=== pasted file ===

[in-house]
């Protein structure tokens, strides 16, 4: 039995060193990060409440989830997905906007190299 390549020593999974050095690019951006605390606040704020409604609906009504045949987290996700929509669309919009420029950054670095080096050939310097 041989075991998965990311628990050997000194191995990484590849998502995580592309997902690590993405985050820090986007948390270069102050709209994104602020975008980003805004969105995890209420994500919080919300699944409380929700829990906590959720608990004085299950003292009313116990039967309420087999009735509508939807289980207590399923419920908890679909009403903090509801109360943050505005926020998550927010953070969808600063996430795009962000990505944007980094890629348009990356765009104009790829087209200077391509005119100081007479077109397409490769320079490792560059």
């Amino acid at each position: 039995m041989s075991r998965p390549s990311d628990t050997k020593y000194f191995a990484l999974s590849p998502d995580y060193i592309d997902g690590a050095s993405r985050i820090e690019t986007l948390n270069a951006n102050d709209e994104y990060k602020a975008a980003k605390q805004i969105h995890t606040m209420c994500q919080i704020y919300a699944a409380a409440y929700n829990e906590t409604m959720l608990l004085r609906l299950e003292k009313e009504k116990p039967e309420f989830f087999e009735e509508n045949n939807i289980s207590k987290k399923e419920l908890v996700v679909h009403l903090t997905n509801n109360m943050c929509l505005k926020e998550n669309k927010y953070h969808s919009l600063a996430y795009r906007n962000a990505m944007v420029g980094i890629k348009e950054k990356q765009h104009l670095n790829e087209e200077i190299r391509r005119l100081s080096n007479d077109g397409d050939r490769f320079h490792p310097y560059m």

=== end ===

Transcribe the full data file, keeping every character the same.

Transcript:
[in-house]
């Protein structure tokens, strides 16, 4: 039995060193990060409440989830997905906007190299 390549020593999974050095690019951006605390606040704020409604609906009504045949987290996700929509669309919009420029950054670095080096050939310097 041989075991998965990311628990050997000194191995990484590849998502995580592309997902690590993405985050820090986007948390270069102050709209994104602020975008980003805004969105995890209420994500919080919300699944409380929700829990906590959720608990004085299950003292009313116990039967309420087999009735509508939807289980207590399923419920908890679909009403903090509801109360943050505005926020998550927010953070969808600063996430795009962000990505944007980094890629348009990356765009104009790829087209200077391509005119100081007479077109397409490769320079490792560059």
């Amino acid at each position: 039995m041989s075991r998965p390549s990311d628990t050997k020593y000194f191995a990484l999974s590849p998502d995580y060193i592309d997902g690590a050095s993405r985050i820090e690019t986007l948390n270069a951006n102050d709209e994104y990060k602020a975008a980003k605390q805004i969105h995890t606040m209420c994500q919080i704020y919300a699944a409380a409440y929700n829990e906590t409604m959720l608990l004085r609906l299950e003292k009313e009504k116990p039967e309420f989830f087999e009735e509508n045949n939807i289980s207590k987290k399923e419920l908890v996700v679909h009403l903090t997905n509801n109360m943050c929509l505005k926020e998550n669309k927010y953070h969808s919009l600063a996430y795009r906007n962000a990505m944007v420029g980094i890629k348009e950054k990356q765009h104009l670095n790829e087209e200077i190299r391509r005119l100081s080096n007479d077109g397409d050939r490769f320079h490792p310097y560059m």